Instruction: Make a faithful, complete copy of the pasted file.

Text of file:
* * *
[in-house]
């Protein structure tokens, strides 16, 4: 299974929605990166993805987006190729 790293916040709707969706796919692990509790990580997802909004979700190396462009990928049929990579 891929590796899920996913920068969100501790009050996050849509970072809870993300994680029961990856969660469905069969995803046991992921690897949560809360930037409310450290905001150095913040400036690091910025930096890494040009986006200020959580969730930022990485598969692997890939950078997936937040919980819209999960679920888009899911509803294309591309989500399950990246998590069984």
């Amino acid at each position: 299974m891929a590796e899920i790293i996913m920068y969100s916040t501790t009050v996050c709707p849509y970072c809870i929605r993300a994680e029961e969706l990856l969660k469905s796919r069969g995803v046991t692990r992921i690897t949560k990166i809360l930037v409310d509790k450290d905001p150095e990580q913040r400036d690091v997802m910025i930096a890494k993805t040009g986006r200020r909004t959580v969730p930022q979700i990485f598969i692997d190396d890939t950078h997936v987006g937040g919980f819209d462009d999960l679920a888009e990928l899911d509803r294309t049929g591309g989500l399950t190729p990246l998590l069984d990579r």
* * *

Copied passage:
[in-house]
């Protein structure tokens, strides 16, 4: 299974929605990166993805987006190729 790293916040709707969706796919692990509790990580997802909004979700190396462009990928049929990579 891929590796899920996913920068969100501790009050996050849509970072809870993300994680029961990856969660469905069969995803046991992921690897949560809360930037409310450290905001150095913040400036690091910025930096890494040009986006200020959580969730930022990485598969692997890939950078997936937040919980819209999960679920888009899911509803294309591309989500399950990246998590069984």
């Amino acid at each position: 299974m891929a590796e899920i790293i996913m920068y969100s916040t501790t009050v996050c709707p849509y970072c809870i929605r993300a994680e029961e969706l990856l969660k469905s796919r069969g995803v046991t692990r992921i690897t949560k990166i809360l930037v409310d509790k450290d905001p150095e990580q913040r400036d690091v997802m910025i930096a890494k993805t040009g986006r200020r909004t959580v969730p930022q979700i990485f598969i692997d190396d890939t950078h997936v987006g937040g919980f819209d462009d999960l679920a888009e990928l899911d509803r294309t049929g591309g989500l399950t190729p990246l998590l069984d990579r």